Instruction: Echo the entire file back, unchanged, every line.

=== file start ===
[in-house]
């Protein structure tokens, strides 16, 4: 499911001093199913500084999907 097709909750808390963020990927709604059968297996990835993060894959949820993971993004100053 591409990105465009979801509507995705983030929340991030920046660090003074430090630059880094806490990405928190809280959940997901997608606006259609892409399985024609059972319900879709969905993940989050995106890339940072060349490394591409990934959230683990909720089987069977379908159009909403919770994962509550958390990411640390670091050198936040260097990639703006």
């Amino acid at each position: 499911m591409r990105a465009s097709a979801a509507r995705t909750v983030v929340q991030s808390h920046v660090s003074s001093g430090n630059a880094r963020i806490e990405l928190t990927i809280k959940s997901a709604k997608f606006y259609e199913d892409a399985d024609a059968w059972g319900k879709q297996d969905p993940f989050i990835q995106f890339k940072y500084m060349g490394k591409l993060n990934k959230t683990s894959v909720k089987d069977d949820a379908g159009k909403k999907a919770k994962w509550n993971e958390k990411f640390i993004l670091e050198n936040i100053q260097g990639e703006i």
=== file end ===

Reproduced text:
[in-house]
């Protein structure tokens, strides 16, 4: 499911001093199913500084999907 097709909750808390963020990927709604059968297996990835993060894959949820993971993004100053 591409990105465009979801509507995705983030929340991030920046660090003074430090630059880094806490990405928190809280959940997901997608606006259609892409399985024609059972319900879709969905993940989050995106890339940072060349490394591409990934959230683990909720089987069977379908159009909403919770994962509550958390990411640390670091050198936040260097990639703006």
């Amino acid at each position: 499911m591409r990105a465009s097709a979801a509507r995705t909750v983030v929340q991030s808390h920046v660090s003074s001093g430090n630059a880094r963020i806490e990405l928190t990927i809280k959940s997901a709604k997608f606006y259609e199913d892409a399985d024609a059968w059972g319900k879709q297996d969905p993940f989050i990835q995106f890339k940072y500084m060349g490394k591409l993060n990934k959230t683990s894959v909720k089987d069977d949820a379908g159009k909403k999907a919770k994962w509550n993971e958390k990411f640390i993004l670091e050198n936040i100053q260097g990639e703006i």